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September 30, 1979 - Image 11

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The Michigan Daily, 1979-09-30
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Page 8-Sunday, September 30, 1979-The Michigan Daily


newman -

(Continued from Page 6)
Wrap over Guston's toilet seat!.
(much giggling) . Oh brother, you
think you know what the term "action
painter" means, you should have seen
that guy move! Actually, yes, we had
lots of fun, and none of the artists still
around seem to have any regrets on
missing out on any frivolity. But it's
hard to defend those who say we were
hopelessly stodgy. Barney said in his
work would be found such "themes" as
man's creation, man's loneliness,
outlasted only by the blank eternity that
promises to watch him pass away, and
the growth of organization within
chaos. With themes like those, you want
Laurel and Hardy?
Now zip, you made your first
public appearance in a shot in New
York in 1950' Why did Barney
choose to use you? If you'll excuse
my coldness, why did he never move
on to anything else?
Don't worry about it, R.J., it's some-
thing that I get asked more times than
you could imagine. Actually, I first
started working for Barney only by ac-
cident. I was waiting around for
Lichtenstein to make his move with
Johns, Bob Rauschenberg, and the rest
of the pop artists. At the time I had all
these lofty designs on becoming a Ben
Day dot, if you can believe it. But it
wasn't in the stars, I guess. For one
thing I got tired of waiting for him. But
if the truth be known, I also at about

that time had a serious bout with
anorexia nervosa, which pretty much
necessitated taking the zip job. Since
then,-of course, I grew to adore the job,
and I never thought of leaving Barney.
The reason I never got the pink slip
from Barney is really simple: I was the
best damn thing in the world for what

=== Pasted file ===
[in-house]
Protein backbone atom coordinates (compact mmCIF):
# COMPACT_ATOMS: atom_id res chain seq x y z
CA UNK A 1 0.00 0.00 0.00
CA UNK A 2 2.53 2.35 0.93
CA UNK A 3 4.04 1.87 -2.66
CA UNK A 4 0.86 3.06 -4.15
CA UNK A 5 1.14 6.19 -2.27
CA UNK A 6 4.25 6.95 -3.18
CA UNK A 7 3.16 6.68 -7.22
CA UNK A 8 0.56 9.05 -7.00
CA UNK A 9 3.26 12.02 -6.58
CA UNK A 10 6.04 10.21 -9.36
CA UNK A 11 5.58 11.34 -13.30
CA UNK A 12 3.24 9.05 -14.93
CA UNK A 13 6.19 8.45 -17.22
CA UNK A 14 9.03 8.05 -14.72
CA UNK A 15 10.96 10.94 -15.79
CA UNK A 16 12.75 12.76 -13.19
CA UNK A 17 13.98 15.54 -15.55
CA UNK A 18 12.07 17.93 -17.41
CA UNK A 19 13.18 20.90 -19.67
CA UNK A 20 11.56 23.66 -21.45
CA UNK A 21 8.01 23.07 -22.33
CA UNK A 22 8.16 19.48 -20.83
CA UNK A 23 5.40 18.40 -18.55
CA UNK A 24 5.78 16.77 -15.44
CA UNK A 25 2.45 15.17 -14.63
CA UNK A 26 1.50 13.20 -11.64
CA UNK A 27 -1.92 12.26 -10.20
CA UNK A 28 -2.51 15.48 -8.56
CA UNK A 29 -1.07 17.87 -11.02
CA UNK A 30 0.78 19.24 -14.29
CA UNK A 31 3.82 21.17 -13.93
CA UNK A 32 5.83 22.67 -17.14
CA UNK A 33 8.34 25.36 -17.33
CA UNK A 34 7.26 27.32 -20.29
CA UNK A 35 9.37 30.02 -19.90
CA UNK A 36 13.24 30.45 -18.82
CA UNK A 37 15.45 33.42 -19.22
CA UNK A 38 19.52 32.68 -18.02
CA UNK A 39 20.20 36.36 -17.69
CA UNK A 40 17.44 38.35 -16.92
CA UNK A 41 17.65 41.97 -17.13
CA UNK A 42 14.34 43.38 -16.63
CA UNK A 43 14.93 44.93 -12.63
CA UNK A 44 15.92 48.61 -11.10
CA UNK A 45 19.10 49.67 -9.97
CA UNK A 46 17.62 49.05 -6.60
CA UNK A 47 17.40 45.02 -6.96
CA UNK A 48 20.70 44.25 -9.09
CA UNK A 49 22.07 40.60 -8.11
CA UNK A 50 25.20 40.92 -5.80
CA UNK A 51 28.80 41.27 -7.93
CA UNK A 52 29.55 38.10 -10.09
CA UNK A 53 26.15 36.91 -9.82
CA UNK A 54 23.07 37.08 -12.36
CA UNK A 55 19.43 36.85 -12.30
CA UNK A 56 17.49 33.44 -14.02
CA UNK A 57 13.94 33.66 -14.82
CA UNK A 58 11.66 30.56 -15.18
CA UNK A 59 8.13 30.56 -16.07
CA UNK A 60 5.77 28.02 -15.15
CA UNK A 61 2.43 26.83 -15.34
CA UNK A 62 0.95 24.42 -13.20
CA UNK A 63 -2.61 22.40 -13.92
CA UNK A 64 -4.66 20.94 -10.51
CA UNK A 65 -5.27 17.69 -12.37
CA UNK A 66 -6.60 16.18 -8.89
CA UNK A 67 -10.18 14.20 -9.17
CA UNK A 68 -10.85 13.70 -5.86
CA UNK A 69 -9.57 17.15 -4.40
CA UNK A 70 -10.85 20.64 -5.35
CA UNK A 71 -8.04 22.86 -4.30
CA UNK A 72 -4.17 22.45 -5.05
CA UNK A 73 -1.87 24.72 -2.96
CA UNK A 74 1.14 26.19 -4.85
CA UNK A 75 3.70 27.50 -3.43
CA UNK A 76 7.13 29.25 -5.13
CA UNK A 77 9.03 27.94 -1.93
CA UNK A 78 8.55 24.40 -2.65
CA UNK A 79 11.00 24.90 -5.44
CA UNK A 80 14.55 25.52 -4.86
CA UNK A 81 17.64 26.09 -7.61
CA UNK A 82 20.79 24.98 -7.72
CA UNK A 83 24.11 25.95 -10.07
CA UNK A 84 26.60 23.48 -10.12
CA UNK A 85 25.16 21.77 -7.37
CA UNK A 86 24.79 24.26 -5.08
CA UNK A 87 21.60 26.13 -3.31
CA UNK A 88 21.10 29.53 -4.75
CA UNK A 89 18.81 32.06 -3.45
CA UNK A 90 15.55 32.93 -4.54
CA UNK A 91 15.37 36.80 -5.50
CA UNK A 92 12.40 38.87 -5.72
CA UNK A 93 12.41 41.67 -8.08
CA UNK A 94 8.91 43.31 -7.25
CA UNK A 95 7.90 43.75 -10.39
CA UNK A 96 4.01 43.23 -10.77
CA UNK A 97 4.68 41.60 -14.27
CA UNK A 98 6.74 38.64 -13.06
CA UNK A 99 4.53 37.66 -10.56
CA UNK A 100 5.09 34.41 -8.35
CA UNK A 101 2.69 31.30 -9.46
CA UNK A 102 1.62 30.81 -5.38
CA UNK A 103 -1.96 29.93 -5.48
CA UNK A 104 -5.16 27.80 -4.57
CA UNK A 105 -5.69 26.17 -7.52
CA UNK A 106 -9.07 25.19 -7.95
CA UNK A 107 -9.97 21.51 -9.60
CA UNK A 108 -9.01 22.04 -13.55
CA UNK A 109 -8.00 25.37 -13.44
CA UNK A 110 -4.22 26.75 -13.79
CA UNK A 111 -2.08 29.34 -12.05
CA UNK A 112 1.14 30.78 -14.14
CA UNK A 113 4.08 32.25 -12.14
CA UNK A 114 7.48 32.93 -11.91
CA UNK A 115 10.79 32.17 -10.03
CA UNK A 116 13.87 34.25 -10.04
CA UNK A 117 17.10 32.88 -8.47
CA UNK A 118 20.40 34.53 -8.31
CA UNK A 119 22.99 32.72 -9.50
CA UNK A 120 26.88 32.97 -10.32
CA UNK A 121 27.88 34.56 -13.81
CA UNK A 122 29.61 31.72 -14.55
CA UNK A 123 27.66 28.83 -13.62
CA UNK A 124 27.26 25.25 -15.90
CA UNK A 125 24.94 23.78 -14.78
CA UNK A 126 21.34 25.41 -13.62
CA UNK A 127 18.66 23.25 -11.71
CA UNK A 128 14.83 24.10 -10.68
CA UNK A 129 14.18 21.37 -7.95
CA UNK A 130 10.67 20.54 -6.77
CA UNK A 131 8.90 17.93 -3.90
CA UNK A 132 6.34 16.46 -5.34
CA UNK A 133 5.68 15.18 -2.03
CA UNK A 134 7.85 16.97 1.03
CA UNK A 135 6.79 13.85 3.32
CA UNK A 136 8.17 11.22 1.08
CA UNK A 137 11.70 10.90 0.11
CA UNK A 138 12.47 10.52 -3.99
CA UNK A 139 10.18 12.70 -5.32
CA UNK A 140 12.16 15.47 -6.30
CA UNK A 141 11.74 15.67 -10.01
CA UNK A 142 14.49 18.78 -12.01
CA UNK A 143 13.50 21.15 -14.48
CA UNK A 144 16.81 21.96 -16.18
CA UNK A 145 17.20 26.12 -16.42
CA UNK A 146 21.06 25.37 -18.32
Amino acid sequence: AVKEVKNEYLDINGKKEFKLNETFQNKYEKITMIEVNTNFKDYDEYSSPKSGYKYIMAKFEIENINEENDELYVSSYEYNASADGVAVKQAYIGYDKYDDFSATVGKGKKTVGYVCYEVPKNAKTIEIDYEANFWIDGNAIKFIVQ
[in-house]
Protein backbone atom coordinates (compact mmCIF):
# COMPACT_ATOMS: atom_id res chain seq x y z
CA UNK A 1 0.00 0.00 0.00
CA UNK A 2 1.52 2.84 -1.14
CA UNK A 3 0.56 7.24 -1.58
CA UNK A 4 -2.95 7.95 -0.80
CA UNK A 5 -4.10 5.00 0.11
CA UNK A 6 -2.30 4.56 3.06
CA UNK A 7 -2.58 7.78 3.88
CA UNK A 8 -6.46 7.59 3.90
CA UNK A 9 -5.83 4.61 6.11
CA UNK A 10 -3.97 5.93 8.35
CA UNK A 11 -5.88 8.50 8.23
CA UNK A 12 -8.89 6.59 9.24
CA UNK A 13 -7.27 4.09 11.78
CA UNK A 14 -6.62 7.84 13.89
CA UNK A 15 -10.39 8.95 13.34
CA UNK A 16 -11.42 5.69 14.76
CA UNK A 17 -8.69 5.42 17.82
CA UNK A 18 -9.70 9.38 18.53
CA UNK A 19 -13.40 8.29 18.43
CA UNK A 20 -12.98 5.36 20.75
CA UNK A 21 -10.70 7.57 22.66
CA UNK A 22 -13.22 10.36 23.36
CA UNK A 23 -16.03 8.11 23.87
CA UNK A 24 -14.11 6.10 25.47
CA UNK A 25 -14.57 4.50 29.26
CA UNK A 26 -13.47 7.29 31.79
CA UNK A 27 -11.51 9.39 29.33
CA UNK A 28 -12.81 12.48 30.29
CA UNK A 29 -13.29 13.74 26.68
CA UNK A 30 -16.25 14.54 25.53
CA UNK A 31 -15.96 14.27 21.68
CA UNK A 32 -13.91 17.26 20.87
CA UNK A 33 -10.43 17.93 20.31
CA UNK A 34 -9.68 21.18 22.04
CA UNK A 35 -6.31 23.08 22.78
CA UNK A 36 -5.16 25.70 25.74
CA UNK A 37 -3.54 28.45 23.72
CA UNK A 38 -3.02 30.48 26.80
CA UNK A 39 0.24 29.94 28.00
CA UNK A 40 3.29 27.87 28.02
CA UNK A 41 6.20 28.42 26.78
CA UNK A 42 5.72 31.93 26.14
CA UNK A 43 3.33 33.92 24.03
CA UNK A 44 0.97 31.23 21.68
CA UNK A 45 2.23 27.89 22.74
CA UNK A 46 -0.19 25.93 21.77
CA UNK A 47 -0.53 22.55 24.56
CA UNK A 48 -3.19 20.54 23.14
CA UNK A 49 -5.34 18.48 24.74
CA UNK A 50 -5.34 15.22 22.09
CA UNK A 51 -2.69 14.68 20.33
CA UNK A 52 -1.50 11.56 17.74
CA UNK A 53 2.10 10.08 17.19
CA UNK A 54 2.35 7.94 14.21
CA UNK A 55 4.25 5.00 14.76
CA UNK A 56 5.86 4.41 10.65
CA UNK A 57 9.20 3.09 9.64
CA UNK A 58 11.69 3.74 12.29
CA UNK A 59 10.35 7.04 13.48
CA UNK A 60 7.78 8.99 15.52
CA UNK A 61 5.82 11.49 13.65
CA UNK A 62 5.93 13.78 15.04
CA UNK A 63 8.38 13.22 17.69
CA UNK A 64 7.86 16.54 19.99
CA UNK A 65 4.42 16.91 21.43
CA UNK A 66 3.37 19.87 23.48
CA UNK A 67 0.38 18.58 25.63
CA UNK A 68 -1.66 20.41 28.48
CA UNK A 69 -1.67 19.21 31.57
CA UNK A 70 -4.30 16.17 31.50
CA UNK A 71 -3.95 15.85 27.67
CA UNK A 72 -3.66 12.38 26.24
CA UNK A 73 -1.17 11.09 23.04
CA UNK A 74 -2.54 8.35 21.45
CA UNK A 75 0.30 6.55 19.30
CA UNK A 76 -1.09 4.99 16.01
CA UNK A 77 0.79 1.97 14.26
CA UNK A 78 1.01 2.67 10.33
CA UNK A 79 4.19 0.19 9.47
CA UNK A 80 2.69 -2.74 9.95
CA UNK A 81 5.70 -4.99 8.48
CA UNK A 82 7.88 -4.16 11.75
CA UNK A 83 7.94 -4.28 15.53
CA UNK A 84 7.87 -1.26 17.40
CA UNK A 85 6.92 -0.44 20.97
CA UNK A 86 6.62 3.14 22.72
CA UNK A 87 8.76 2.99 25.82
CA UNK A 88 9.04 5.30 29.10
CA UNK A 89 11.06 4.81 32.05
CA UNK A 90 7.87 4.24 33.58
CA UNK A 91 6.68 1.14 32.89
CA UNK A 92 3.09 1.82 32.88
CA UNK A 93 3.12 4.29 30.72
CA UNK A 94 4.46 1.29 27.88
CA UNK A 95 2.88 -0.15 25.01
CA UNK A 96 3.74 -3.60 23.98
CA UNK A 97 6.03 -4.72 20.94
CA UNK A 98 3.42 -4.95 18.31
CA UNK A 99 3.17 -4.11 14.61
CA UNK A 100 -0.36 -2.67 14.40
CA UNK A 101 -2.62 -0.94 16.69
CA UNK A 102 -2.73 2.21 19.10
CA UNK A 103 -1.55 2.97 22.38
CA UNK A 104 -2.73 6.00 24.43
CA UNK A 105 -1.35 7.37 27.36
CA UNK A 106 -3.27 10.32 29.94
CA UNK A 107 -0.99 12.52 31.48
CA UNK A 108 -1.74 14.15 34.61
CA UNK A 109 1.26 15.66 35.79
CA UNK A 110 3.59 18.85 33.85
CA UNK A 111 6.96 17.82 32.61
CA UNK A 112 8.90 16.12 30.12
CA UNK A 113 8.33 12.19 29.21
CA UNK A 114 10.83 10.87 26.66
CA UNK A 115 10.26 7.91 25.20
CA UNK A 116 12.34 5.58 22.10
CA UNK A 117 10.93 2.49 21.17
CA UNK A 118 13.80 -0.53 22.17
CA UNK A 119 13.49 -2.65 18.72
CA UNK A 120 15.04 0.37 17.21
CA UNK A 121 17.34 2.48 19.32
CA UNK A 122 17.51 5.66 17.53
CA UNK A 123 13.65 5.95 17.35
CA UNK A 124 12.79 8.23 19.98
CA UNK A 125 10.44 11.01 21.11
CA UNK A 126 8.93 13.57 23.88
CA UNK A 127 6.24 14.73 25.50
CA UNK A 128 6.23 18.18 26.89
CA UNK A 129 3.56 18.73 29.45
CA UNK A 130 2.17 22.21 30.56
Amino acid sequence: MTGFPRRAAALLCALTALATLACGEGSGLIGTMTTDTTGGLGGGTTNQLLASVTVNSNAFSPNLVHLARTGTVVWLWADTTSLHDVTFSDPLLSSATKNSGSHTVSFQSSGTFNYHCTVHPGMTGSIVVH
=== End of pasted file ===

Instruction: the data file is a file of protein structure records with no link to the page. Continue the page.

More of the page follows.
he wasdoing! I ain't no Mondrianesque
snippet of geometry-some square or
something which might .as well be a
mountain or a house in the painting,
because all three are the same. They
are figures positioned to balance each
other, figures that establish an objec-
tive depth like all landscapes do. And I
used to get into hassles all the time with
people who said I had a resemblance to
any of the various things Kandinsky
was doing-at least, I used to fight the
ones who insisted on it too strongly.
What I am is . . well, Arj, have you
got a book to write, or just a column?
Think of me as something which
doesn't even really exist in western art;
think of me in terms of what primitive
artists, archaic artists, have done. In
touch with the demons of their internal
existence, aware of their longings and
urges, they lived in an age when the use
of real objects in the creation of art
could be understood as having nothing
to do with those objects, existence in the
world. They created not faces, say, or
depictions of animals, but they merged
those things with their understanding of
all those longing, urges, pains, etc.
Those- were saner times-and those

people knew -what they were really,
looking at. Today, things are different.
We're impossibly lost within our
dependence on images from the outside
world. We need a brick to strike us on
our heads, we must call for the
systematic annihilation of the depiction
of objects, the mere reference to objec-
ts: We need new subject matter to-in-
vest with those notions of the gargoyles
and terrors inside us, a subject matter
that refers to nothing else but that
which is within us. And you'll excuse
me, I hope, if I take a quick bow for
being that new subject matter.
Handsome, am I not? Just looking
at me strikes people with wonder, I am
told. Of course Barney's giant canvases
do a good job of that, too,4and if they
succeed in wrapping you up in them,
well, then they deserve a bow too. But I
think I am the star, putting all modesty
several city blocks aside. I have the
elegance and starkness of a totem pole,
a shaft of light beaming through a win-
dow, the Christian cross, or a Brancusi
sculpture, do I not?
(After all that, there was this eerie
silent period, which went on for a bit.
When the waiter came with the check,
the spell was suddenly broken, and we
both laughed loudly for long minutes.
We talked about this and that for maybe
half an hour, and then resumed the
If I could, zip, I'd like to read

you one more thing before we finish
up. From all I know, the years you
came up through-the pre-war
years, the late forties, even into the
fifties--were in so many ways ex-
crutiating for people like you and
Newman. I know Newman wrote
that "in 1940, some of us woke up
to find ourselves without hope-to
find that painting did not really exist
.. .His who/e evocation of the war
era is often one of loneliness and
impoverishment. Newman often
speaks of those artists who lost all
desire to paint and turned to other
With all that in mind, and with
your recollections of the era I hope
primed, I would like your reactions
to this stanza from W. H. A uden:
"I have watched through a
window a World that has
The mating and malice of
men and beasts,
The corporate greed of quiet
And the homesick little
obstinate sobs of things
thrown into being.'